The Old Man and the Church

Nha Trang Travel Blog

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The church from across town

The tall yellow structure was on an upstream island and too distant to identify when I first spotted it from the Tran Phu Bridge. Then days later from the rooftop patio of the Yasaka Saigon Nha Trang Hotel, I saw that it was a church. This morning the bell tower came into view once again as I island hopped up the Cai River by bicycle. I was exploring to catch sight of a railway bridge that crosses the Cai somewhere upstream. Finding it from town would probably be too easy and not as much of an adventure.

 

Out of the city and just across the Ha Ra Bridge, I turned onto a paved alleyway that seemed to double back at first. The tourist map only showed two other bridges off of that island but I found a third. It angled more westerly than the other two bridges so I crossed it.

Dinner gets a bath

 

The street was little more than two meters wide. It twisted, arced, and bent through a quiet residential area where I only saw two or three small grocery shops. The area reminded me of the narrow streets of Lamu (Island), off the Kenya coast where doors of shops and houses opened right onto the street. Here too, there was no room for cars. Bicycles and motorbikes crept a cautious pace around blind corners and maintained a calm and orderly flow on short straight stretches. They weren't nearly aggressive as riders in the city. I crossed another bridge. Each of the three bridges were smaller than the one before and surroundings became more tropical.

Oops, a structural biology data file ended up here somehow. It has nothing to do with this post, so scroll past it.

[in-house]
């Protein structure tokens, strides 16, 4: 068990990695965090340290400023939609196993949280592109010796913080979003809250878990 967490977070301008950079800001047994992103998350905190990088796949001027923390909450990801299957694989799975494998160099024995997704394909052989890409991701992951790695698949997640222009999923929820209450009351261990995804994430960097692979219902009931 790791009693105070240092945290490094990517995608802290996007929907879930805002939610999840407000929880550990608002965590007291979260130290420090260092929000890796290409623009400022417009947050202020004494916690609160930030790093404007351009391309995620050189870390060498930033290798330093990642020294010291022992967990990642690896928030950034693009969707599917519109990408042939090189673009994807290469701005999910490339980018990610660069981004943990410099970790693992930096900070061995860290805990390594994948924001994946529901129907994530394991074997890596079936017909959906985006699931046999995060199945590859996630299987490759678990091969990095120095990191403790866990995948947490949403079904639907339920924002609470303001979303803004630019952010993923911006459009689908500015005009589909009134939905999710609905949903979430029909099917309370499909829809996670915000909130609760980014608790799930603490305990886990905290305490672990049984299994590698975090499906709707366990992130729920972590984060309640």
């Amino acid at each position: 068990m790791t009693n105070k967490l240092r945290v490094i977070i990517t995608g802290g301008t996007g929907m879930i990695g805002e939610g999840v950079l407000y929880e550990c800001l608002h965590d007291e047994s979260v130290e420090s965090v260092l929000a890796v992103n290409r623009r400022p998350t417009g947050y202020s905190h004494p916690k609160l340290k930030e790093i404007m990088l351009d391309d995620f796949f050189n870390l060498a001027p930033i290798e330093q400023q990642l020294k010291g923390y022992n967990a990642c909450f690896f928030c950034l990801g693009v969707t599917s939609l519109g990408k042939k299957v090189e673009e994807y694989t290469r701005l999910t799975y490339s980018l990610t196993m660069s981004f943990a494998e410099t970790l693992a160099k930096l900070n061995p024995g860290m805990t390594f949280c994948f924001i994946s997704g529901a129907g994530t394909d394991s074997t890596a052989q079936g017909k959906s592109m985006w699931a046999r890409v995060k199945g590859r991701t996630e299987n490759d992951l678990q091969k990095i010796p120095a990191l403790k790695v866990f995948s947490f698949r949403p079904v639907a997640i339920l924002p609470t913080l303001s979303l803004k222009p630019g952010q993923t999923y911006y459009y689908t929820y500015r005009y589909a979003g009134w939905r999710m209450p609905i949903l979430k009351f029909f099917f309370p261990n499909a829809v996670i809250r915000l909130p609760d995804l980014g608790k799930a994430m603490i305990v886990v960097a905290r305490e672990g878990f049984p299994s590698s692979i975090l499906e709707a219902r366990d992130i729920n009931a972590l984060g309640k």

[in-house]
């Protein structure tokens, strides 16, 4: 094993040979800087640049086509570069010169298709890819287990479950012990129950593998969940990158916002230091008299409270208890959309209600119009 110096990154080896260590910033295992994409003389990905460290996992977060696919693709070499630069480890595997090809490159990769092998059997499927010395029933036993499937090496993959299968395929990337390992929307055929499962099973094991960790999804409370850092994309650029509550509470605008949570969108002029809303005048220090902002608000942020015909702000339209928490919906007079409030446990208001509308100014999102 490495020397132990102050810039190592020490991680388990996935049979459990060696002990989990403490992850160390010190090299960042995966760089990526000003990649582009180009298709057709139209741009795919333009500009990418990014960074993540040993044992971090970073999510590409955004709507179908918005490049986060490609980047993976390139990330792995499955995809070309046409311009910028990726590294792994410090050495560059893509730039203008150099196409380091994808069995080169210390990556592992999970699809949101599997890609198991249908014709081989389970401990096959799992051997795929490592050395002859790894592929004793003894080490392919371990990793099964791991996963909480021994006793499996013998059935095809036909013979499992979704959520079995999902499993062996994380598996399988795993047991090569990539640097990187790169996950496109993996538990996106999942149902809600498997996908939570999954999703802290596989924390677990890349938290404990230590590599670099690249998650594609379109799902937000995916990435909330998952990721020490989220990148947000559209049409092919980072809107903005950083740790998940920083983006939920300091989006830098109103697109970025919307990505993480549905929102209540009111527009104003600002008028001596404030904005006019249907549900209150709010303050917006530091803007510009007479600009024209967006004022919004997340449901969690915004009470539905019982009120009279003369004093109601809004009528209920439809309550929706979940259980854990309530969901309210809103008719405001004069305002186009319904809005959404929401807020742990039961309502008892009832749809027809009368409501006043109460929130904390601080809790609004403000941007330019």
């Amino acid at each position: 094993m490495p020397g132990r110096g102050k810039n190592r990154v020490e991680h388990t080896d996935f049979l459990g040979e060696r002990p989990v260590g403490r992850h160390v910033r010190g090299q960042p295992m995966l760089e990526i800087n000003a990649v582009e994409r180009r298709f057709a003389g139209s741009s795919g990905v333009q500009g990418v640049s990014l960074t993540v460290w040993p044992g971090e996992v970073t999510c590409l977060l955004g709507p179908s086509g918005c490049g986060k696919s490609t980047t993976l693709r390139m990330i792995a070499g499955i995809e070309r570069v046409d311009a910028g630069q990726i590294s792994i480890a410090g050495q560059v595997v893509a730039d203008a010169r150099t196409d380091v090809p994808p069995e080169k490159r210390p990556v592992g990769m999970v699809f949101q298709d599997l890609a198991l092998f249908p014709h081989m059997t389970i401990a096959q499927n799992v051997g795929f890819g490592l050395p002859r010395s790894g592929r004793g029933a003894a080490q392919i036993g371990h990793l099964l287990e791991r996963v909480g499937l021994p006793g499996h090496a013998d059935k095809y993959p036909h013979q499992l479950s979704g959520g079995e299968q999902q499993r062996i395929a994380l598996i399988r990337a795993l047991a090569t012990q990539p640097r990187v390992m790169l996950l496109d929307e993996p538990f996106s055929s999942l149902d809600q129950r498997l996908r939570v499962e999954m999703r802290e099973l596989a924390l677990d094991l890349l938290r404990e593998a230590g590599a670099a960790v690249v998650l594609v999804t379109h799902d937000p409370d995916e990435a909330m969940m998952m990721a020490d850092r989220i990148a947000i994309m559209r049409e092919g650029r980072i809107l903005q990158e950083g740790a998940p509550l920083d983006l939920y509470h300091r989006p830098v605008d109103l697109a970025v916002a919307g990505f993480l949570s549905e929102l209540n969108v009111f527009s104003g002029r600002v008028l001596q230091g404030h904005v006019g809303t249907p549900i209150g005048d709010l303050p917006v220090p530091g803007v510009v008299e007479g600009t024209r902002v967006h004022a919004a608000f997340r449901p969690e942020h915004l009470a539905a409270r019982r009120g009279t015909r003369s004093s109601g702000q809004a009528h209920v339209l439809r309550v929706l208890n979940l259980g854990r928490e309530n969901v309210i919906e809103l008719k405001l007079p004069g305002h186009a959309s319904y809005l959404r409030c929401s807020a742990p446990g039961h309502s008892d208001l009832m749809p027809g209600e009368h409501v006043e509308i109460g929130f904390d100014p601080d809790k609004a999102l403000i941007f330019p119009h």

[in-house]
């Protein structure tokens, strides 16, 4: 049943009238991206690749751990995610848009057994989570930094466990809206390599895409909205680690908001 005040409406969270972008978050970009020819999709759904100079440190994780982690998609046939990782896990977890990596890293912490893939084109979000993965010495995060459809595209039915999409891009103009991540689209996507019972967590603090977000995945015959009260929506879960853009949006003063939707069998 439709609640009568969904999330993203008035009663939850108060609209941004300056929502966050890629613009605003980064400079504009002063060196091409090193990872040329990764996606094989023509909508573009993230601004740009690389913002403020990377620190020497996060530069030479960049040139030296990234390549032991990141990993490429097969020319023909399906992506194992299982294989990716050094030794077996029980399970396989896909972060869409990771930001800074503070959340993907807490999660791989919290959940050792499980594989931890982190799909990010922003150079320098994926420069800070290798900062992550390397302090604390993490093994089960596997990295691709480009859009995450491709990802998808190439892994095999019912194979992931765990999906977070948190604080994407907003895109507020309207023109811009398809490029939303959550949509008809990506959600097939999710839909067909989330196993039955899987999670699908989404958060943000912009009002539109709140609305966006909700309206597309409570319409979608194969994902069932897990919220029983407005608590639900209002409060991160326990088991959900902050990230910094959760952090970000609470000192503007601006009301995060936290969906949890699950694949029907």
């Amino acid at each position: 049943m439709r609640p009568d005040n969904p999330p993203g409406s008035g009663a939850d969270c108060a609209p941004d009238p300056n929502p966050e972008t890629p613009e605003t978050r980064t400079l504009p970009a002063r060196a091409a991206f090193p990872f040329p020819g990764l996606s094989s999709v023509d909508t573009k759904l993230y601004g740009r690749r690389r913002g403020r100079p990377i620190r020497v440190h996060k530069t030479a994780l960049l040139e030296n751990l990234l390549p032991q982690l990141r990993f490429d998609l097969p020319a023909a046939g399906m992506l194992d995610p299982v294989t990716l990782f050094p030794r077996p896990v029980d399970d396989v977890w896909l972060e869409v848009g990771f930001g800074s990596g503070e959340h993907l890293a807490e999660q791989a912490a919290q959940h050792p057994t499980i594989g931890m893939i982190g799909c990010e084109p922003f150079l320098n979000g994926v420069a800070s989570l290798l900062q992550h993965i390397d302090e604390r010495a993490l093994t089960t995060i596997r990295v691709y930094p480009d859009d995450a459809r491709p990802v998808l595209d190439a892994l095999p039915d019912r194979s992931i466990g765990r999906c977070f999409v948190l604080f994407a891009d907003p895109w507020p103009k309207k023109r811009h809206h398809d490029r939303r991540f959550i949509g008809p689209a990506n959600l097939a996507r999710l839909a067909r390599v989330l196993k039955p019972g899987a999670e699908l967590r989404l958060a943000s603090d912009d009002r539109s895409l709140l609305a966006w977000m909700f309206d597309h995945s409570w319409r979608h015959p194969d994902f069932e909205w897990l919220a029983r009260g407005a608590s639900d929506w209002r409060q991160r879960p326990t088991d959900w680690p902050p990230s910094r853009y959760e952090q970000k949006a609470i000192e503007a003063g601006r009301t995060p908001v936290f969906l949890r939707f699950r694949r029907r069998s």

I found the bell tower that dominated the Small island's skyline.

Front of the church
Open double gates led to a large courtyard. Its perimeter was decorated with colorful statues, potted flowers, and trickling fountains. The face of the church had the styling of a large fishing boat. Facades shaped the hull, trim-work formed waves, and the bow swept upwards to cradle a white cross. A similar cross topped the belfry. I could not see stairs or ladders leading to the top which appeared nearly five stories. Views from up there might have included the railroad bridge. Four Chinese-style pagoda roofs decorated its tapered upper heights. Thick wooden doors at the entrance of the church were ajar but I did not enter but continued west in search of open river and a clear view of the railroad bridge.